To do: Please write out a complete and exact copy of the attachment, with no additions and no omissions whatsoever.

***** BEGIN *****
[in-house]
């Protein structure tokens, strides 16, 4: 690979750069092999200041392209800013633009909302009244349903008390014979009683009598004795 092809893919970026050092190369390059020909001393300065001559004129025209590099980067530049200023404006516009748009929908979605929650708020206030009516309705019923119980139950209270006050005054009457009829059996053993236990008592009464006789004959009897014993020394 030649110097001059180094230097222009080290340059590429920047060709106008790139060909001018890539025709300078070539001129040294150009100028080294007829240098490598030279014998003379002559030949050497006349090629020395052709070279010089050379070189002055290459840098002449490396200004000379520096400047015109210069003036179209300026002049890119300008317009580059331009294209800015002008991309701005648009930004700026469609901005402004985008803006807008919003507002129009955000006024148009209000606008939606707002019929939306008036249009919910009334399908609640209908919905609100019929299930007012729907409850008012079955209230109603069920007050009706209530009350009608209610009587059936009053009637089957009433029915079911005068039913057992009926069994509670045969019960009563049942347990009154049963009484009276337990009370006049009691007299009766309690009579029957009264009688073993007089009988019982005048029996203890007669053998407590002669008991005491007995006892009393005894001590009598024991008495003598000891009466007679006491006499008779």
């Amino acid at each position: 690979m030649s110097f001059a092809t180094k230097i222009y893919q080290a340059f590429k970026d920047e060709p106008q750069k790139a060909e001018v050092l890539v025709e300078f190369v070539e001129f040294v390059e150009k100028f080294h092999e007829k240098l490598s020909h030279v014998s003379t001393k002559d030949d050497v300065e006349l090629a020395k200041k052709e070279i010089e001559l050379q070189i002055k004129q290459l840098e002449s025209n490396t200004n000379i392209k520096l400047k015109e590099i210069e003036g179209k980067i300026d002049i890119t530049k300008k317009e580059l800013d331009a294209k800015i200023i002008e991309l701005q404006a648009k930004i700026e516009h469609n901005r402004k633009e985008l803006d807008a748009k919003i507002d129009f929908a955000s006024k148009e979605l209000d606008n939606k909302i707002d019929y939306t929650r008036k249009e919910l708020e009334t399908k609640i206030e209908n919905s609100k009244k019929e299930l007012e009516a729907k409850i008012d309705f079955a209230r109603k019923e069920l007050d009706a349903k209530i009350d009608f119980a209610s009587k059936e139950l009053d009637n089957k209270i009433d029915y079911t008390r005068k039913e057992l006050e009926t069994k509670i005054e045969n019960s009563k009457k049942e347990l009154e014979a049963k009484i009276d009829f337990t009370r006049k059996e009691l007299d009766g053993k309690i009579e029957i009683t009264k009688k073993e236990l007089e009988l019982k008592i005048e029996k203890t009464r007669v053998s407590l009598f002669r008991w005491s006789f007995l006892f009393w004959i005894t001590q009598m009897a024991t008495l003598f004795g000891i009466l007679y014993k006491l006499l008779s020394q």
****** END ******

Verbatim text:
[in-house]
């Protein structure tokens, strides 16, 4: 690979750069092999200041392209800013633009909302009244349903008390014979009683009598004795 092809893919970026050092190369390059020909001393300065001559004129025209590099980067530049200023404006516009748009929908979605929650708020206030009516309705019923119980139950209270006050005054009457009829059996053993236990008592009464006789004959009897014993020394 030649110097001059180094230097222009080290340059590429920047060709106008790139060909001018890539025709300078070539001129040294150009100028080294007829240098490598030279014998003379002559030949050497006349090629020395052709070279010089050379070189002055290459840098002449490396200004000379520096400047015109210069003036179209300026002049890119300008317009580059331009294209800015002008991309701005648009930004700026469609901005402004985008803006807008919003507002129009955000006024148009209000606008939606707002019929939306008036249009919910009334399908609640209908919905609100019929299930007012729907409850008012079955209230109603069920007050009706209530009350009608209610009587059936009053009637089957009433029915079911005068039913057992009926069994509670045969019960009563049942347990009154049963009484009276337990009370006049009691007299009766309690009579029957009264009688073993007089009988019982005048029996203890007669053998407590002669008991005491007995006892009393005894001590009598024991008495003598000891009466007679006491006499008779």
């Amino acid at each position: 690979m030649s110097f001059a092809t180094k230097i222009y893919q080290a340059f590429k970026d920047e060709p106008q750069k790139a060909e001018v050092l890539v025709e300078f190369v070539e001129f040294v390059e150009k100028f080294h092999e007829k240098l490598s020909h030279v014998s003379t001393k002559d030949d050497v300065e006349l090629a020395k200041k052709e070279i010089e001559l050379q070189i002055k004129q290459l840098e002449s025209n490396t200004n000379i392209k520096l400047k015109e590099i210069e003036g179209k980067i300026d002049i890119t530049k300008k317009e580059l800013d331009a294209k800015i200023i002008e991309l701005q404006a648009k930004i700026e516009h469609n901005r402004k633009e985008l803006d807008a748009k919003i507002d129009f929908a955000s006024k148009e979605l209000d606008n939606k909302i707002d019929y939306t929650r008036k249009e919910l708020e009334t399908k609640i206030e209908n919905s609100k009244k019929e299930l007012e009516a729907k409850i008012d309705f079955a209230r109603k019923e069920l007050d009706a349903k209530i009350d009608f119980a209610s009587k059936e139950l009053d009637n089957k209270i009433d029915y079911t008390r005068k039913e057992l006050e009926t069994k509670i005054e045969n019960s009563k009457k049942e347990l009154e014979a049963k009484i009276d009829f337990t009370r006049k059996e009691l007299d009766g053993k309690i009579e029957i009683t009264k009688k073993e236990l007089e009988l019982k008592i005048e029996k203890t009464r007669v053998s407590l009598f002669r008991w005491s006789f007995l006892f009393w004959i005894t001590q009598m009897a024991t008495l003598f004795g000891i009466l007679y014993k006491l006499l008779s020394q």